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K-State Today

May 8, 2018

Three Kansas State University researchers awarded more than $415,000 to study microbiomes

Submitted by Sarah Hancock

Kansas State University researchers Dong Lin, Colby Moorberg and Prathap Parameswaran have received three of five grants awarded to researchers at Kansas institutions to study water, plant and soil microbiomes.

The grants were made by the large, statewide Kansas award from the National Science Foundation Established Program to Stimulate Competitive Research, or NSF EPSCoR, which aims to build research and development capacity. The theme of the statewide project is Microbiomes of Aquatic, Plant and Soil Systems, or MAPS. The $20 million project seeks to use genomic analysis to enhance agricultural productivity and mitigate environmental problems.

Lin, assistant professor of industrial and manufacturing systems engineering, will receive $137,630 to use 3D printing to develop novel cellular structures from cellulose, the main component of plant cell walls and fibers. Lin's goal is to produce an artificial wood-like material and test how well it mimics the microstructure of wood inside trees by inoculating with bacteria to determine if they are able to colonize the matrix as they would in natural wood.

Moorberg, assistant professor of agronomy, will receive $141,885 to study the soil in the vicinity of plant roots known as the rhizosphere. Soil and microorganisms in the rhizosphere are influenced by plants and their stresses, but instruments that measure the changes and capture data are expensive and labor-intensive to use. Moorberg will work to develop an inexpensive camera system and components to automate image capture and analysis to examine the effects of periods of intense drought followed by periods of intense rainfall — known as weather whiplash — on root growth.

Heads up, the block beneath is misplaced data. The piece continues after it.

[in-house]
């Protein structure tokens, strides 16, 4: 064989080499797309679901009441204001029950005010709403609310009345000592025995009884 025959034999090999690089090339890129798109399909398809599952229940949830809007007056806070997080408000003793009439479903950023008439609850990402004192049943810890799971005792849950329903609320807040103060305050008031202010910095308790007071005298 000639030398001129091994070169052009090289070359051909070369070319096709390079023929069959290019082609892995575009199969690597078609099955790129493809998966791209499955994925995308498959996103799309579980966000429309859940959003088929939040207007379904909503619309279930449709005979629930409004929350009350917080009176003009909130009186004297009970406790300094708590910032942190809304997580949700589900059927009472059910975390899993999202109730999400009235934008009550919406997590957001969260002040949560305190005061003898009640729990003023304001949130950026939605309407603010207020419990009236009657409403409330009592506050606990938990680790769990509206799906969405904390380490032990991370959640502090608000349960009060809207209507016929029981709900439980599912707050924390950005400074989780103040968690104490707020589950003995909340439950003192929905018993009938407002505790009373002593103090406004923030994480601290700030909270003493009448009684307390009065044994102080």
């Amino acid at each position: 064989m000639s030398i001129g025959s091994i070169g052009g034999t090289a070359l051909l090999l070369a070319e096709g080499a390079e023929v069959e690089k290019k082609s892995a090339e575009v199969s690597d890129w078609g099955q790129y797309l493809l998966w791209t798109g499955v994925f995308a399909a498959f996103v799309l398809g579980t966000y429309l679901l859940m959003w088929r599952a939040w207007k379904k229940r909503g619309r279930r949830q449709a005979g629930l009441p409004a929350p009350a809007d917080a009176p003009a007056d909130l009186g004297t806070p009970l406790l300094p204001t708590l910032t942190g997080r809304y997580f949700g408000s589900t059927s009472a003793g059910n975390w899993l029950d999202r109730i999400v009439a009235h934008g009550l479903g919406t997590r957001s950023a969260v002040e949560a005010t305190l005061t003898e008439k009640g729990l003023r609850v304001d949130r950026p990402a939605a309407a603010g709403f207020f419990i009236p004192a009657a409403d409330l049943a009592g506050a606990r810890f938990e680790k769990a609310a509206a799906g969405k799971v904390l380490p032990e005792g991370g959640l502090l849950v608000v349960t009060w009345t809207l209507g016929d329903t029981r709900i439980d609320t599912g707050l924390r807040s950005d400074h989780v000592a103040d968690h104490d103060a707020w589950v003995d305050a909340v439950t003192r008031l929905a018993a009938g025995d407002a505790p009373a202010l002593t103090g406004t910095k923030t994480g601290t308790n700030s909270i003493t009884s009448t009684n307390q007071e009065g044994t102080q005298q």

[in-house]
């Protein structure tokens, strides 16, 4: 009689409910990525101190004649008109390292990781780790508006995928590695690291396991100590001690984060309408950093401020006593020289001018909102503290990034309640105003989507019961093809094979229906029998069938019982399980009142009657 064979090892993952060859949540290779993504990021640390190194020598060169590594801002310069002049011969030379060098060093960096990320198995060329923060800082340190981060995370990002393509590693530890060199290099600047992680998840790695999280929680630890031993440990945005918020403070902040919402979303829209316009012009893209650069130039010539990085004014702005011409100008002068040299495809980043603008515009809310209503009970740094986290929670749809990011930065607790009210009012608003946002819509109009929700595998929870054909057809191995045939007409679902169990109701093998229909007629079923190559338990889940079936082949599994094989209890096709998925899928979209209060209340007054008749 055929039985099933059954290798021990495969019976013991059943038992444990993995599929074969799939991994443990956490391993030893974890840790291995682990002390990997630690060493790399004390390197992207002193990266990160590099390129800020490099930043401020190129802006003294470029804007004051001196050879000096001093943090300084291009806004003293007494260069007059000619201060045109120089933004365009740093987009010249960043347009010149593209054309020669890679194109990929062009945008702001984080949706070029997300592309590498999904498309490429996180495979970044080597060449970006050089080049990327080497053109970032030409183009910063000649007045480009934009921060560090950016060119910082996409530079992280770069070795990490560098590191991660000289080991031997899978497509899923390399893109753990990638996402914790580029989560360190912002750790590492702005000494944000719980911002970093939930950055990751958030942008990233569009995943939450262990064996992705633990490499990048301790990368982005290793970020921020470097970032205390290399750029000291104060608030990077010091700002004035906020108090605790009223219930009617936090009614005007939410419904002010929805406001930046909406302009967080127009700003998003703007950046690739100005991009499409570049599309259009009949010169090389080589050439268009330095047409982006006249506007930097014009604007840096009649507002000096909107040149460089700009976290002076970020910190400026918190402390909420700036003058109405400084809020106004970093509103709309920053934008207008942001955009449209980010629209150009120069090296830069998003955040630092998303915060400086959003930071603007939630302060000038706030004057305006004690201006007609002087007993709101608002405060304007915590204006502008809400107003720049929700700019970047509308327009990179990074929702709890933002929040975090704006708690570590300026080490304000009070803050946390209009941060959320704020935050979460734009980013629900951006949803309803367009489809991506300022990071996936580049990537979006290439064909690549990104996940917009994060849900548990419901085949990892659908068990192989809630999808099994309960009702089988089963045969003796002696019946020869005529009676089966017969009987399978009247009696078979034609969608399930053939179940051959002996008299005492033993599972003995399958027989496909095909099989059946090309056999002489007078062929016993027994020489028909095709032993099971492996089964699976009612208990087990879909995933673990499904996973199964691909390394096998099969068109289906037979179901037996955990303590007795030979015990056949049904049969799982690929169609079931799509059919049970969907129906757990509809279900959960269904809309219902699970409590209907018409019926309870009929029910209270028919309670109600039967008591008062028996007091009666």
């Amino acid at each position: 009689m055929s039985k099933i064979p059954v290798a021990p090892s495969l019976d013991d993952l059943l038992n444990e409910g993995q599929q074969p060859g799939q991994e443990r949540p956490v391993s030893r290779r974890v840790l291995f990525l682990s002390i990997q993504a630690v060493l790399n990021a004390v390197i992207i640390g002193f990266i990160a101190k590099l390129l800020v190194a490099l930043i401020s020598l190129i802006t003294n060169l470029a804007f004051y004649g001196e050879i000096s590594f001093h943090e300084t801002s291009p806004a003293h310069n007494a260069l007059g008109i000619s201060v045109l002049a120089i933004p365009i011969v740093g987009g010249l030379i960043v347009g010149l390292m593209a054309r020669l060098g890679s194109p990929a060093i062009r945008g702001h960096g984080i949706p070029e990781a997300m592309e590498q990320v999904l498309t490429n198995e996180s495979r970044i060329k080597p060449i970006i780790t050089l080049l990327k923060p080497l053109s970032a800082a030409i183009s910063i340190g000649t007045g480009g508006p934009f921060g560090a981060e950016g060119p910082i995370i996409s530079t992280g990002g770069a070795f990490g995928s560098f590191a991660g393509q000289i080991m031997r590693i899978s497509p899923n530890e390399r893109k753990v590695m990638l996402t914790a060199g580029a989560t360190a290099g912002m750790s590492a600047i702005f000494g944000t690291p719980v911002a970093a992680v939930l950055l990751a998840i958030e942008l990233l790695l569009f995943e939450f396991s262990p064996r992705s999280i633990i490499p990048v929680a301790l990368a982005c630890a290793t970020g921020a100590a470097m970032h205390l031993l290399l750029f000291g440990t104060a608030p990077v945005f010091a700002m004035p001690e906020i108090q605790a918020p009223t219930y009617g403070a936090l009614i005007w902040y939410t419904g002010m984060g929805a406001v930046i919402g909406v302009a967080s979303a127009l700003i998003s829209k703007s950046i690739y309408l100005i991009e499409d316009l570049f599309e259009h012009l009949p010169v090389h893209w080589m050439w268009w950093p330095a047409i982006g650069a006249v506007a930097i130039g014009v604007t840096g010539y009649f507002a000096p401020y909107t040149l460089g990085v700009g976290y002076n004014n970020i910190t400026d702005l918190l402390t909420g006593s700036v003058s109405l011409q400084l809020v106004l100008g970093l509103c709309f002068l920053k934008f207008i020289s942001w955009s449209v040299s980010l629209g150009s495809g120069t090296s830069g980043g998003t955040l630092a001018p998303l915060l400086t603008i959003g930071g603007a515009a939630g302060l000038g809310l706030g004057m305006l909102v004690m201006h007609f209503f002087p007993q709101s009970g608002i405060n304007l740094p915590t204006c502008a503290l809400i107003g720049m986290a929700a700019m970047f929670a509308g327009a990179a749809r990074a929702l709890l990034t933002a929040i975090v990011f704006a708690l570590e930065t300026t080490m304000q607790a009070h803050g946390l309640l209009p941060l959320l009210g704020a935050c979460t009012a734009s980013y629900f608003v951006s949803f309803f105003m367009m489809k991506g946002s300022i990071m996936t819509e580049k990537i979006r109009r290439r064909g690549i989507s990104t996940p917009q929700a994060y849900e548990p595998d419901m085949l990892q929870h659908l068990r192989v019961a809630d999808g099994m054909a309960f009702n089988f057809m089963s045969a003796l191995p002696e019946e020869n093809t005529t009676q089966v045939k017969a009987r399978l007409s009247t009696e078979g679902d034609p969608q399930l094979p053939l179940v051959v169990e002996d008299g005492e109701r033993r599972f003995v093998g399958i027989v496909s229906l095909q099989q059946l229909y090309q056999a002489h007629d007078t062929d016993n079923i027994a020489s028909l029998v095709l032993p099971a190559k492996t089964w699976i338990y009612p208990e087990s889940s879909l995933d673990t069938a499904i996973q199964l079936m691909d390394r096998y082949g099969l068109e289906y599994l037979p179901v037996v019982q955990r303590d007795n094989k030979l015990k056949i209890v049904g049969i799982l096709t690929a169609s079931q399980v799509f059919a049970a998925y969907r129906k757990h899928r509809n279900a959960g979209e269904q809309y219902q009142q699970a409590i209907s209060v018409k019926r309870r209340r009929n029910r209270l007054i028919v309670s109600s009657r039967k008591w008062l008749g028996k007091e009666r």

Parameswaran, assistant professor of civil engineering, will receive $136,908 to test his hypothesis that wastewater-enriched microbial communities in land-applied nutrient products from an anaerobic membrane bioreactor will help regulate nitrogen and phosphorus release rates in topsoil. Parameswaran has already demonstrated successful operation of a pilot-scale anaerobic membrane bioreactor that treats around 1,000 gallons of wastewater per day at Fort Riley.

The grants were awarded by the Kansas NSF EPSCoR First Award program. According to Beth Montelone, Kansas State University senior associate vice president for research, the program is an important workforce development effort.

"These grants go to early career faculty to help in the start of their independent academic careers," Montelone said. "They are awarded based on a statewide competition in which faculty submit NSF-style proposals that are selected on the basis of out-of-state reviews and discussion among the research officers of the participating Kansas institutions."

Read more about Kansas NSF EPSCoR First Award recipients or read more about Kansas State University's involvement in MAPS

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